Andy Rose – 4

Unlike Nerwinski, I didn’t have the same sense of Rose’s “winged communication”. In all fairness, Brown was a lot more adventurous on the court, but it was the bunker moments where things got problematic.

Whether it was Brown or Metcalfe collapsing as they should, it seemed neither of them were getting advice to shut down an attacker until it was too late. Normally it would make sense to call the winger for reacting badly, but those bad reactions were mostly happening on the right side, ahead of Rose. This is all speculative, of course, but it seemed to make sense.

Otherwise, as usual, an Andy Rose by another name would always block everything in front of him, have no problem hitting a ball under pressure, and become indecisive with time spent on the ball.

Patrick metcalfe – 3.5

To be completely honest, I was happy to see Metcalfe take the start, if only for the show of confidence Vanni Sartini has in the young winger. Under any number of previous Whitecap schemes, the foul he made at the end of the Dallas game would have buried a young player deep in the bowels of WFC 2, or perhaps under UBC turf. So seeing Metcalfe step into the starting XI on Wednesday was heartening.

Having said that, I don’t think he played like he knew the skipper had confidence in him. He had one of the highest success rates of the night, but it was all safe and upside down. He was hesitant both on and off the ball. If only you could bottle the advantage Janio Bikel is playing on, filter out the fouls, and sell it to hesitant players like Metcalfe.

Leonard Owusu – 3.5

Owusu was decent to break up plays in the middle, but offered little to move the ball around the field. I don’t care if you’re CM or DCM, 22 touches and 17 attempted passes aren’t enough when you’re in the middle of the park. Find ways to get involved!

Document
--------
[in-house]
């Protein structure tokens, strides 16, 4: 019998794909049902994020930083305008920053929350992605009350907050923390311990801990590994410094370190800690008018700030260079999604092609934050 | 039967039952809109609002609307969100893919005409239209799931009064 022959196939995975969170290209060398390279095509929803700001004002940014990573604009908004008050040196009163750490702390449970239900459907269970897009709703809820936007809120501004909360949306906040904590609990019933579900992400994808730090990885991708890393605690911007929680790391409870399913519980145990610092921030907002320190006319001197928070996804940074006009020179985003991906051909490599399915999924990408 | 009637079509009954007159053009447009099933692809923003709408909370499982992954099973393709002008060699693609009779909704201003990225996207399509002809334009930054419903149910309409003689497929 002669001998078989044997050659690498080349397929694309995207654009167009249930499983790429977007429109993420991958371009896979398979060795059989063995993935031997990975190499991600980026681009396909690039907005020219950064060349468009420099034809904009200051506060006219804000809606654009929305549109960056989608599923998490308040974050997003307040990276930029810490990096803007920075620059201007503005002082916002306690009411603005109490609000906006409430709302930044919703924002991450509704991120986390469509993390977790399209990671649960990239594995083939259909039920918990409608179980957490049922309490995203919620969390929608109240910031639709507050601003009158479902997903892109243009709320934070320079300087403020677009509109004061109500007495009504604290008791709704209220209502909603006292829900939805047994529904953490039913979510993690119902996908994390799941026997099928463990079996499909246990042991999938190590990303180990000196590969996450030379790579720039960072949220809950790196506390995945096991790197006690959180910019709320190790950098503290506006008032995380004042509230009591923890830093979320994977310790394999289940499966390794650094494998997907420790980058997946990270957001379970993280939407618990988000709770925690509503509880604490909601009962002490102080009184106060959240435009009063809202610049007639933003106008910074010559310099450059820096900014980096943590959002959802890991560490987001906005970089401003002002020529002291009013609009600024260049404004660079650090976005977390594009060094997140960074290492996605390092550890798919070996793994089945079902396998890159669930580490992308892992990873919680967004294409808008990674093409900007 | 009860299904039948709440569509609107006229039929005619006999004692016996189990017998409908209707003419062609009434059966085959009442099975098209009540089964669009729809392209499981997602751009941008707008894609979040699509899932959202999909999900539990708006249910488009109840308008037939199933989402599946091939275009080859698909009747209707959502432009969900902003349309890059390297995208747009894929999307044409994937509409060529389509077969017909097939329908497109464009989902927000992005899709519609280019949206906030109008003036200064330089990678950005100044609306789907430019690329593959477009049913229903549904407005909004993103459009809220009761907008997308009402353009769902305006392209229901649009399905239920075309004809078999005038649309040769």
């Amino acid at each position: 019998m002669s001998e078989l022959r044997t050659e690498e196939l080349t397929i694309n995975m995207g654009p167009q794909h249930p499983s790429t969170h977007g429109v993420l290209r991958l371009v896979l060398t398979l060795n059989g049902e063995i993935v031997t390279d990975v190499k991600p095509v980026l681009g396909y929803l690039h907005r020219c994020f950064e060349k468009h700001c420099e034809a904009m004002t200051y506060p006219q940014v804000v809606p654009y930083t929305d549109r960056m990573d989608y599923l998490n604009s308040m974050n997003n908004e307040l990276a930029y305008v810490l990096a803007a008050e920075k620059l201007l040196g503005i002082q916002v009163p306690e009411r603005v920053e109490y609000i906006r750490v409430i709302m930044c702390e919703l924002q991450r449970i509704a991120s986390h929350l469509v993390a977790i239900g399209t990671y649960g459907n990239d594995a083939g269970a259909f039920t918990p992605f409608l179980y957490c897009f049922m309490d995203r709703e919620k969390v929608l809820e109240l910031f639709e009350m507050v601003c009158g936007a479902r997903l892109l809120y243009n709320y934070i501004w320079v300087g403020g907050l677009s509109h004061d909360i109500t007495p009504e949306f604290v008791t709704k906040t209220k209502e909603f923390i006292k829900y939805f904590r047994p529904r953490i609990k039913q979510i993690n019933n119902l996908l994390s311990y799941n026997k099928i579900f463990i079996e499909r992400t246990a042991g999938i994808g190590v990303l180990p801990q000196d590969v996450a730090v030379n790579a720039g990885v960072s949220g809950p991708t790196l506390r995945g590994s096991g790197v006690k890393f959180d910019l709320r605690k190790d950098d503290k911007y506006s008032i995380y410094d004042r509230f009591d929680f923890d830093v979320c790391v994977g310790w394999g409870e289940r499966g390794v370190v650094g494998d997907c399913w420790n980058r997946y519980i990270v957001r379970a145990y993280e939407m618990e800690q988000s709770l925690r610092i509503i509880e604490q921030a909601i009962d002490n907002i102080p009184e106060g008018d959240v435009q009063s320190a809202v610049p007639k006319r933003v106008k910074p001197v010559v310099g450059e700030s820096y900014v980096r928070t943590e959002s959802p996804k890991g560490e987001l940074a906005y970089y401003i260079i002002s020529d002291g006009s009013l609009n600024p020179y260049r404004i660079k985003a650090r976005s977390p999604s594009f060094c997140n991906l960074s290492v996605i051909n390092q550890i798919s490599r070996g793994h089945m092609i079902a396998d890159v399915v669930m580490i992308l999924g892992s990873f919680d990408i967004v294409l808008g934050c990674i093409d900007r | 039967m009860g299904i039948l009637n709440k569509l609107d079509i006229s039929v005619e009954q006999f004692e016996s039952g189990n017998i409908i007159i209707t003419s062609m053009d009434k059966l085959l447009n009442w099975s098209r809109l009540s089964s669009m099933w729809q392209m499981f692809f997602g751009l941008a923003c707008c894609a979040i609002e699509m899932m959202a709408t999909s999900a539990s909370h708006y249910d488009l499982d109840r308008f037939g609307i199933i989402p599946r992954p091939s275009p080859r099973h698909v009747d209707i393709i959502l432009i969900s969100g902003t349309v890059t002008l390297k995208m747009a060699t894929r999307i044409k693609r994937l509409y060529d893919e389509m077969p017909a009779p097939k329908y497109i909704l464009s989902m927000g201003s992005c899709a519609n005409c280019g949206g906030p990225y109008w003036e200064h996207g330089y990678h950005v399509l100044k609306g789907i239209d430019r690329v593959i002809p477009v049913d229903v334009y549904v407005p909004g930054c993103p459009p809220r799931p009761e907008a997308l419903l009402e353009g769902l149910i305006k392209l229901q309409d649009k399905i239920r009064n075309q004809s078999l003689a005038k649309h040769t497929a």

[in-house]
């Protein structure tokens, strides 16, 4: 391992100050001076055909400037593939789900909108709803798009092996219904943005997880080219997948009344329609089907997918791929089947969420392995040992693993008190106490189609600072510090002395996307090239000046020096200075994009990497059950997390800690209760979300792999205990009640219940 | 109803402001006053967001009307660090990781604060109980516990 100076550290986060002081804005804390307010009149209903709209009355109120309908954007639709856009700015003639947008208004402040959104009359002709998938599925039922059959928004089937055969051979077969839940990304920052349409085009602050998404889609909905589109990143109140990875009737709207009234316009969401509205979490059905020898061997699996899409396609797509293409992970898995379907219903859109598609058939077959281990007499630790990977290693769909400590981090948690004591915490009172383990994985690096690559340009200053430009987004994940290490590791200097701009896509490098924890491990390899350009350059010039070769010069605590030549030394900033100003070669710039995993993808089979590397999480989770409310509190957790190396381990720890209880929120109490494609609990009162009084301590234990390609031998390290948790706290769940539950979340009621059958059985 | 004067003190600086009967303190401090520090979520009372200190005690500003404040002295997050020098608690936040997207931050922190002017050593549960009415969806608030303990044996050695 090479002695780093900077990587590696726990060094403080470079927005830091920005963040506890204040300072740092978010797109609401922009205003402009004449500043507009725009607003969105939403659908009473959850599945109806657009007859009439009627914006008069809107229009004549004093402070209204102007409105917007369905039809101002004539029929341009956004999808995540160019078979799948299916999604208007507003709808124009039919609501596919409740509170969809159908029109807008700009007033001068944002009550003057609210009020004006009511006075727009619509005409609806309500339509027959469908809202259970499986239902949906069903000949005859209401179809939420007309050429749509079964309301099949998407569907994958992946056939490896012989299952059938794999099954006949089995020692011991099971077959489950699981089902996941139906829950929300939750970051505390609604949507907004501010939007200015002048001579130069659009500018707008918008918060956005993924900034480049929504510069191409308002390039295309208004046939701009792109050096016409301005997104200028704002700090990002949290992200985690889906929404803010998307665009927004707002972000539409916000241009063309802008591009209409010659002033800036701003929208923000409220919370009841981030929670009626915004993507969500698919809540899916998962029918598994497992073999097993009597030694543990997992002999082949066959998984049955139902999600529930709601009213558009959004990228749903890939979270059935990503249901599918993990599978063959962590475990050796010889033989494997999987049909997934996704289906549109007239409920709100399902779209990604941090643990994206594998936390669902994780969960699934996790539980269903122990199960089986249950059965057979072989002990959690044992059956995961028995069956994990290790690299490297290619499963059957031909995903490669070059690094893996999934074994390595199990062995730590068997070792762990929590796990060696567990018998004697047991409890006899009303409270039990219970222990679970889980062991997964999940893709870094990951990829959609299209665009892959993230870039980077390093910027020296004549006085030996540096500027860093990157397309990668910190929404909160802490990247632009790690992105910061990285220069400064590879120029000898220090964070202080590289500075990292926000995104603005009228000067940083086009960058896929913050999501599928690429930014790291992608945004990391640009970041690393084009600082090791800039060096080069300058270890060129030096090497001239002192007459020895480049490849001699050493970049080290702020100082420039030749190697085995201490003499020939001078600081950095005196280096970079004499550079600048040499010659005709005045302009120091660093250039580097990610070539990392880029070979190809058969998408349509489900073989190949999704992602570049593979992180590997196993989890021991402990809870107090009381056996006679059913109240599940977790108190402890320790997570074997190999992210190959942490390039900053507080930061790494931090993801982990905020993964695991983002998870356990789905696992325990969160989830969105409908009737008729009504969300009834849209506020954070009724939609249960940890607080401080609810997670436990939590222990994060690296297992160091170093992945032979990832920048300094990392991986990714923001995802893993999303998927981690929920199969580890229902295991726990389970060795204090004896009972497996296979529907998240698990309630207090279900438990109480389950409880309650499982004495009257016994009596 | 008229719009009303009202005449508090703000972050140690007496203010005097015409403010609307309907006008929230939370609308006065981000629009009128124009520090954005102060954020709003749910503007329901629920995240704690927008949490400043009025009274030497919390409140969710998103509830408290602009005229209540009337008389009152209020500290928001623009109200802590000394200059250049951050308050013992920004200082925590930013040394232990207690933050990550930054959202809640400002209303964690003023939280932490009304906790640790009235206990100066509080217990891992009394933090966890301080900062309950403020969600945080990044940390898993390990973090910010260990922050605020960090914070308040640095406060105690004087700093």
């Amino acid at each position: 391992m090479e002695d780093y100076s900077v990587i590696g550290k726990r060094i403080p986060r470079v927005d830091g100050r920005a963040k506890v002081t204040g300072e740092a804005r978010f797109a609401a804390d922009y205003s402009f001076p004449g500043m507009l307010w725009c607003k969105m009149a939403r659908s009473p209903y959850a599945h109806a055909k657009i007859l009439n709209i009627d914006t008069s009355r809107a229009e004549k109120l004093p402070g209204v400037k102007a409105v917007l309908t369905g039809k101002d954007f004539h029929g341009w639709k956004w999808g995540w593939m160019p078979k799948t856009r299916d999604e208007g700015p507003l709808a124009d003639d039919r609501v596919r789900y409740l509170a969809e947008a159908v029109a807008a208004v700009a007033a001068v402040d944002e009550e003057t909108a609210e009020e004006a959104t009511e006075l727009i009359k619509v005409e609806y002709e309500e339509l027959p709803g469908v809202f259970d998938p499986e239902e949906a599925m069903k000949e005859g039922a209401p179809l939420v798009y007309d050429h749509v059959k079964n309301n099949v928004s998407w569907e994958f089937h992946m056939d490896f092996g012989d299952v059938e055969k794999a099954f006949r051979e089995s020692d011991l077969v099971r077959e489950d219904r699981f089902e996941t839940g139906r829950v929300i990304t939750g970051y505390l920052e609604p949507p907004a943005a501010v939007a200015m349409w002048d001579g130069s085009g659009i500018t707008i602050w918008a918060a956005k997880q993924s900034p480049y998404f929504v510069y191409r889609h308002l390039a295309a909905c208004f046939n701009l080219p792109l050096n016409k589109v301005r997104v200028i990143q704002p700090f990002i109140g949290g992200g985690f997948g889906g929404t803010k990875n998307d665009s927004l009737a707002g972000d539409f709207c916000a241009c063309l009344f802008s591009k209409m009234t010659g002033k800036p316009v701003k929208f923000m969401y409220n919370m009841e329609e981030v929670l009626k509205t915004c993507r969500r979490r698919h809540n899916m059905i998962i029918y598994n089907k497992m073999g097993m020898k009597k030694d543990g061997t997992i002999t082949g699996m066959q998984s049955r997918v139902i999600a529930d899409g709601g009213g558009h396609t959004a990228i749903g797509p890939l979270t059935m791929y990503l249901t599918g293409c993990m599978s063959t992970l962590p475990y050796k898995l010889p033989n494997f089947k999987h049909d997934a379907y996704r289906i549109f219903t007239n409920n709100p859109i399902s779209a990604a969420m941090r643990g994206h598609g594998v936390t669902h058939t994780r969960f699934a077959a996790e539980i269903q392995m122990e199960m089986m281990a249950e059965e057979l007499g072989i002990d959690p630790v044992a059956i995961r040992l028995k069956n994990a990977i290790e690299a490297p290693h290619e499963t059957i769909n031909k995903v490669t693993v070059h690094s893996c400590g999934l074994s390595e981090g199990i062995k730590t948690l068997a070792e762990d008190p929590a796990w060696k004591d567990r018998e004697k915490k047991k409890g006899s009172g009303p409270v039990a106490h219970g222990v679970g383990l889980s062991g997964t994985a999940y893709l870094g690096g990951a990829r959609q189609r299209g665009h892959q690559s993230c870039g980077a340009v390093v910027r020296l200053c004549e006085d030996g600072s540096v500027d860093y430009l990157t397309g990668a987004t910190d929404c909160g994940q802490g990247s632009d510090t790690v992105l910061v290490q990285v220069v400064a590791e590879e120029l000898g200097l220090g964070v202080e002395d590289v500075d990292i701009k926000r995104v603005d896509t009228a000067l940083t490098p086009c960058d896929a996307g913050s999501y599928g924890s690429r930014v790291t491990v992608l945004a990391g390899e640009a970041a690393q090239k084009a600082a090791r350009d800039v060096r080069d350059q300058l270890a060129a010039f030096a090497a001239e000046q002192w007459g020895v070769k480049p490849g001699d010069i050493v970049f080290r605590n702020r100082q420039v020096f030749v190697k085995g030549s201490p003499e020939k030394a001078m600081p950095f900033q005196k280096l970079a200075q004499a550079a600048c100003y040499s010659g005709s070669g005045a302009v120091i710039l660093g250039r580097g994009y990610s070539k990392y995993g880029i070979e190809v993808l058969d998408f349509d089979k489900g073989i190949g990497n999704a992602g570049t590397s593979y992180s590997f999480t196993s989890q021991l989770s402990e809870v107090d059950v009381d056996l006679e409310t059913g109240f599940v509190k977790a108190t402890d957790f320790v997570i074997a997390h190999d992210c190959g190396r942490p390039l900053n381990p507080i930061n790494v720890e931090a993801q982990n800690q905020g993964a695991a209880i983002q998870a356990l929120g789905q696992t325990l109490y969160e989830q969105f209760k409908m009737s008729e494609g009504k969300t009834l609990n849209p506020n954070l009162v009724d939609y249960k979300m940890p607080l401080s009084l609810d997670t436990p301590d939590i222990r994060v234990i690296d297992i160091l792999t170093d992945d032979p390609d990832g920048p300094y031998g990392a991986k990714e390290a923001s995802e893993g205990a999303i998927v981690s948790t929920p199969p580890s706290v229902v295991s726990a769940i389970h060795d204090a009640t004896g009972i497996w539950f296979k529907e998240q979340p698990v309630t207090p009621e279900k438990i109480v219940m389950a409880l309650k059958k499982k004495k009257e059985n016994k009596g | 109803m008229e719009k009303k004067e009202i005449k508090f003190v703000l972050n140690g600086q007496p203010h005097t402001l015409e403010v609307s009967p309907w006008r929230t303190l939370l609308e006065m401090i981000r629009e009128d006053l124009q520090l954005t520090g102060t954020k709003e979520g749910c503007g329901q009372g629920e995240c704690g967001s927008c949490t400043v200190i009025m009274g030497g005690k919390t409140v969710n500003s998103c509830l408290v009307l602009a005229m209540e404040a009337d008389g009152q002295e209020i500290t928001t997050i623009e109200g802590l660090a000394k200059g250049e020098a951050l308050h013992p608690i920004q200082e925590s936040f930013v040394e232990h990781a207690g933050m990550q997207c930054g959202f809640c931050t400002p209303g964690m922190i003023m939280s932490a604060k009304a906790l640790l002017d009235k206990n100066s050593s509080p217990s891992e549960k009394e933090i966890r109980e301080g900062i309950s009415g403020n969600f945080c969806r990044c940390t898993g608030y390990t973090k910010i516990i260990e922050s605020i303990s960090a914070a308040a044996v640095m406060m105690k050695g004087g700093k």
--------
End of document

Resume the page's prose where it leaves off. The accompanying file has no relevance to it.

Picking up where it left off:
Janio Bikel – 4

As mentioned, Bikel played with the kind of edge Metcalfe needs, but it almost bit his ass.

I naturally held my breath hating VAR at the end of the first half, some Bikels needlessly cut off (I think) Darwin Quintero’s heel as the forward entered the penalty area. Fortunately, nothing came out, but yuck.

Aside from moments of high heart rate, like Owusu, Bikel helped defensively but offered very little as he advanced onto the pitch. I think I counted maybe three progressive passes from Bikel in the Dynamo half. And like Owusu, 24 touches and 16 passes just aren’t enough, especially when you can’t connect with your attackers.

Javain Brown – 5.5

Javain himself had a better night than OK. Statistically speaking, he was the most active defenseman, scoring a record of three tackles, two interceptions and two clearances, while winning seven duels, in addition to making one of the Whitecaps’ three key passes on the night.

It was maybe just a little too aggressive trying to get on the field offensively, but still covering up and coming back quickly. At one point suffered from classic Whitecap Wingback narcolepsy on the back post, but luckily it didn’t help.

Ryan raposo – 3

Raposo was aggressive enough towards the press, but his offensive contribution was generally absent. He was supposed to be the “1” in 3-4-1-2, but never really found a way to fit into the attack.